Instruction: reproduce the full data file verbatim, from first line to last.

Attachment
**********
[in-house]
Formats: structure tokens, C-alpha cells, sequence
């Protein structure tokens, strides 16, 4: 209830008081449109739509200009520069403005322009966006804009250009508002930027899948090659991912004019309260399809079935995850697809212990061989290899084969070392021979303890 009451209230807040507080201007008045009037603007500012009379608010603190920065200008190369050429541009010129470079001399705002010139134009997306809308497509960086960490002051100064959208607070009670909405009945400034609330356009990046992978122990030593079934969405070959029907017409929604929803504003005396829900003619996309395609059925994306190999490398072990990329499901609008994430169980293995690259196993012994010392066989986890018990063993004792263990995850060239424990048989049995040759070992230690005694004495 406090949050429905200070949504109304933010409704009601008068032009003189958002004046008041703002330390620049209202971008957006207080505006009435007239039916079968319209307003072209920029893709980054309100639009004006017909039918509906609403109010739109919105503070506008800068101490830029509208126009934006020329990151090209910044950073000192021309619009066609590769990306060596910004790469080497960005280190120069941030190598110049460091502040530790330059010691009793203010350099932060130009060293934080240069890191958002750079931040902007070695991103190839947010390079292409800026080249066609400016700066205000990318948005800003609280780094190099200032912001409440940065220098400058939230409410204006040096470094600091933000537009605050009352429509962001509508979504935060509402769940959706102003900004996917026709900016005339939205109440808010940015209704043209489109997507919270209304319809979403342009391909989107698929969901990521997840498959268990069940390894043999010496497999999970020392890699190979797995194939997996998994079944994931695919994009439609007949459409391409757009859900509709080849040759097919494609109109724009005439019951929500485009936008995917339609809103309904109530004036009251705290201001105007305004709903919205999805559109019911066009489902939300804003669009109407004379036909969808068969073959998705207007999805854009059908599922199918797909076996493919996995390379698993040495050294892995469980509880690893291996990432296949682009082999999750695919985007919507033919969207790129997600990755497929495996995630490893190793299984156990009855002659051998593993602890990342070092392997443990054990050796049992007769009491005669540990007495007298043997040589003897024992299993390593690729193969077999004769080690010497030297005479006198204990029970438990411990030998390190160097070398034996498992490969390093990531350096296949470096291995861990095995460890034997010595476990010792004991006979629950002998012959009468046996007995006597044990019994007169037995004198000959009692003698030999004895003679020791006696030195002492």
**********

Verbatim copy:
[in-house]
Formats: structure tokens, C-alpha cells, sequence
């Protein structure tokens, strides 16, 4: 209830008081449109739509200009520069403005322009966006804009250009508002930027899948090659991912004019309260399809079935995850697809212990061989290899084969070392021979303890 009451209230807040507080201007008045009037603007500012009379608010603190920065200008190369050429541009010129470079001399705002010139134009997306809308497509960086960490002051100064959208607070009670909405009945400034609330356009990046992978122990030593079934969405070959029907017409929604929803504003005396829900003619996309395609059925994306190999490398072990990329499901609008994430169980293995690259196993012994010392066989986890018990063993004792263990995850060239424990048989049995040759070992230690005694004495 406090949050429905200070949504109304933010409704009601008068032009003189958002004046008041703002330390620049209202971008957006207080505006009435007239039916079968319209307003072209920029893709980054309100639009004006017909039918509906609403109010739109919105503070506008800068101490830029509208126009934006020329990151090209910044950073000192021309619009066609590769990306060596910004790469080497960005280190120069941030190598110049460091502040530790330059010691009793203010350099932060130009060293934080240069890191958002750079931040902007070695991103190839947010390079292409800026080249066609400016700066205000990318948005800003609280780094190099200032912001409440940065220098400058939230409410204006040096470094600091933000537009605050009352429509962001509508979504935060509402769940959706102003900004996917026709900016005339939205109440808010940015209704043209489109997507919270209304319809979403342009391909989107698929969901990521997840498959268990069940390894043999010496497999999970020392890699190979797995194939997996998994079944994931695919994009439609007949459409391409757009859900509709080849040759097919494609109109724009005439019951929500485009936008995917339609809103309904109530004036009251705290201001105007305004709903919205999805559109019911066009489902939300804003669009109407004379036909969808068969073959998705207007999805854009059908599922199918797909076996493919996995390379698993040495050294892995469980509880690893291996990432296949682009082999999750695919985007919507033919969207790129997600990755497929495996995630490893190793299984156990009855002659051998593993602890990342070092392997443990054990050796049992007769009491005669540990007495007298043997040589003897024992299993390593690729193969077999004769080690010497030297005479006198204990029970438990411990030998390190160097070398034996498992490969390093990531350096296949470096291995861990095995460890034997010595476990010792004991006979629950002998012959009468046996007995006597044990019994007169037995004198000959009692003698030999004895003679020791006696030195002492």